Partial herd immunity may have helped flatten the curve in some places
New York City, where the first major US COVID-19 outbreak overwhelmed hospitals and morgues in March and April, seems to also be the first place in the country to have gained a significant degree of immunity.
A survey from the Centers for Disease Control and Prevention detected coronavirus antibodies — indicating an immune response — in 23% of New York City blood tests in late April and early May.
Similarly, Gu's model estimates that about 25% of Florida's population had been infected as of Friday. In Arizona, his estimates suggest the portion is 24%, while it's around 23% in Texas, and almost 21% in New York state.
However, that's not the only reason for the decline in new cases in those states: Epidemiologists also attribute the trend to behavioral changes like mask-wearing, social distancing, and new business closures.
"Disentangling behavioral effects from herd immunity is very difficult," Kilpatrick said.
That's because in addition to limiting the virus's opportunities to spread, these behavioral changes also reduce the level of herd immunity needed to curb an epidemic.
"Because of this reduction in transmission through social means, we don't need as much immunity to impact spread," Bedford said.
But he doesn't think these immunity levels would be enough to stop the virus from spreading if people go back to normal life.
Although the outbreaks may "leave enough immunity to assist in keeping COVID-19 controlled" for now, Bedford said, "this level of immunity is not compatible with a full return to societal behavior as existed before the pandemic."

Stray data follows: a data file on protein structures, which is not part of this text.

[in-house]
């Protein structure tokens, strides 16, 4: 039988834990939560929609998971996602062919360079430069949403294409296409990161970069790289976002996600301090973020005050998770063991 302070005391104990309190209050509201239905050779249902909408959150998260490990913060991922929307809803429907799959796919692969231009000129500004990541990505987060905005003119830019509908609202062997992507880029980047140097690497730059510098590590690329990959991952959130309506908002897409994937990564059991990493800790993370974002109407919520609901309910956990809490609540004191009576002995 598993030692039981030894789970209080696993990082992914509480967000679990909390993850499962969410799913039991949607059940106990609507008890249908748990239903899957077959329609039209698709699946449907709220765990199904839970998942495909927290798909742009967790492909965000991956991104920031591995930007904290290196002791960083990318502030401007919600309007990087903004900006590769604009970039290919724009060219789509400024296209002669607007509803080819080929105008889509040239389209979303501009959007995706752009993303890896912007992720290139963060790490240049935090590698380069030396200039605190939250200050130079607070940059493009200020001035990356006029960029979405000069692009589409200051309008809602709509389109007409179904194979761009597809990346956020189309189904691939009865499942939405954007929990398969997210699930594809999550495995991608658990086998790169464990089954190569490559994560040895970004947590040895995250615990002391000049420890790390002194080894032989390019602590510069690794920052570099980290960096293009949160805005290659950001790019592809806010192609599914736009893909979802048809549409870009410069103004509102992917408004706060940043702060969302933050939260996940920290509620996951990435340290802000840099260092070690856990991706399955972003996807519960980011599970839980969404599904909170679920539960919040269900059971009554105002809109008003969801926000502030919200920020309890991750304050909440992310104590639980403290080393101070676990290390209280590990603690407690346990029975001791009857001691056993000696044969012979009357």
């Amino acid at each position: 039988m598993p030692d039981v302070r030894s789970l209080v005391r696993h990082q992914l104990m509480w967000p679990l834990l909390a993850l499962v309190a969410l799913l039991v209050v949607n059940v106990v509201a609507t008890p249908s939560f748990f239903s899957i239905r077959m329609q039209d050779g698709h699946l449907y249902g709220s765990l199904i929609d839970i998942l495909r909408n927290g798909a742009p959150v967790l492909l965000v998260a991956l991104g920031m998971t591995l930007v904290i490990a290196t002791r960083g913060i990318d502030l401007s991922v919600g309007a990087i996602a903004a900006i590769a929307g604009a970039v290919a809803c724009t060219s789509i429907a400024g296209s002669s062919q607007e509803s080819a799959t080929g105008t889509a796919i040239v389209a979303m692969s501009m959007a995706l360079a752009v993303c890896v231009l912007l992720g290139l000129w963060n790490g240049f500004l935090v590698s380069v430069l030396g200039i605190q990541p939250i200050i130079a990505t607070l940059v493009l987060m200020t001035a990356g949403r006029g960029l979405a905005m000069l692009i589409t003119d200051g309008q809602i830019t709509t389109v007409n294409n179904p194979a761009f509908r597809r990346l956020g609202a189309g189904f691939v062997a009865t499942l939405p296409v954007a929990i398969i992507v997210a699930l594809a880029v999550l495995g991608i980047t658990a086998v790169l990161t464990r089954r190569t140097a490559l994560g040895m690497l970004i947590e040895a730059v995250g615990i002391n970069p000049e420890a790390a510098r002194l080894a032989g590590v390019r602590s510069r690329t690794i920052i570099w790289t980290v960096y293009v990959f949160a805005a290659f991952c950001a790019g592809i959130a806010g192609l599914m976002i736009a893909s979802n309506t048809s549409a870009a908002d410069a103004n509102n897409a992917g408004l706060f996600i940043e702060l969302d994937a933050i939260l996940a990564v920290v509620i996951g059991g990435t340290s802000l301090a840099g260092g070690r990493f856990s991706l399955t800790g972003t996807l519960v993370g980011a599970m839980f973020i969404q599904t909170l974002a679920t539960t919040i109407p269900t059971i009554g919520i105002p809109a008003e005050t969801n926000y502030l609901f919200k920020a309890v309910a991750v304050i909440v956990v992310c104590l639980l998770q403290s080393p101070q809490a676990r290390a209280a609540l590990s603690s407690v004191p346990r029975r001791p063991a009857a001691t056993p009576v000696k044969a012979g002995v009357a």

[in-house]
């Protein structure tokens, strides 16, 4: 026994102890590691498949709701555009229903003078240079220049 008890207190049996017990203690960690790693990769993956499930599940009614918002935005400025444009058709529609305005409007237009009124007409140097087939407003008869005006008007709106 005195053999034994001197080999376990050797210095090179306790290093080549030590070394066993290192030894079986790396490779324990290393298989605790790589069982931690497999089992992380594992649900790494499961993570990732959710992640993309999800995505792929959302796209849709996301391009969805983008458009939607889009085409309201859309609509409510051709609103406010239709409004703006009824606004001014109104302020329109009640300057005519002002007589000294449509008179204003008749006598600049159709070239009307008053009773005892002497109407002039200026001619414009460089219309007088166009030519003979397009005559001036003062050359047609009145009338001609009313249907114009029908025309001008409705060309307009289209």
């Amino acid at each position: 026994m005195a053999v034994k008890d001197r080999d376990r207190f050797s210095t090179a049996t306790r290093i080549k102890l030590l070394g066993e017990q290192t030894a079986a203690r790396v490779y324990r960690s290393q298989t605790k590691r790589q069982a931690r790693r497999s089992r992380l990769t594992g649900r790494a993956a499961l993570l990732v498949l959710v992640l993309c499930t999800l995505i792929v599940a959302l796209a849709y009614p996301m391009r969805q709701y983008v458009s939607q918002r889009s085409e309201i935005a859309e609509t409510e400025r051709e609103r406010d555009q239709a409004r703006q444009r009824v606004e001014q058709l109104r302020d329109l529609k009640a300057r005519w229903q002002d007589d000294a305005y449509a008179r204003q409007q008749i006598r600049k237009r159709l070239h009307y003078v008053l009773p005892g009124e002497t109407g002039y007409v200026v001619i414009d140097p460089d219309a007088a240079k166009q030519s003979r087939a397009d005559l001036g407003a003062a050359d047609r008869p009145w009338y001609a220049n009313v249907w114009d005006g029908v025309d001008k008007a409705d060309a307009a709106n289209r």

Herd immunity is not a good game plan
A couple weeks ago, The Washington Post reported that Scott Atlas, a neuroradiologist serving as a top pandemic adviser to the Trump administration, had urged the president to pursue herd immunity by reopening businesses across the country and allowing the virus to spread among young and healthy people, while keeping the elderly and vulnerable at home.
Atlas denies this, however: "There is no policy of the president or this administration of achieving herd immunity," he said in a statement. "There never has been any such policy recommended to the president or to anyone else from me."
The cost of pursuing a herd-immunity strategy would be unconscionable, according to vaccinologist Florian Krammer.
"The only way to achieve herd immunity is through vaccination. Everything else is ethically questionable," he told Business Insider. "Would you take a vaccine that kills 1% of people who get vaccinated and protects the remaining ones — but of the remaining ones, 90% get sick? That's what infection does."
Even in an optimistic scenario in which only 20% of the population needs to get infected to reach herd immunity, about 600,000 people would still die in the US.
That's not to mention all the people who would fall ill — many so severely that they would end up in the hospital. Plenty of them would develop debilitating long-term symptoms: fatigue, difficulty breathing, and kidney damage to name a few.
"Humans are not herds," Michael Ryan, Executive Director of the World Health Organization's Health Emergencies Program, said in May. "I think we need to be really careful when we use terms in this way around natural infections in humans, because it can lead to a very brutal arithmetic which does not put people and life and suffering at the center of that equation."
Indeed, the US has paid a steep price for just a few states to get a small degree of herd immunity through natural infection: mass death, overwhelmed hospitals, refrigerator trucks filled with bodies, and nationwide testing shortages.
"The costs for this immunity have been substantial and are continuing to accrue," Bedford said. "We need a vaccine to achieve population immunity in a fashion that doesn't kill people."
Sinéad Baker contributed reporting to this story.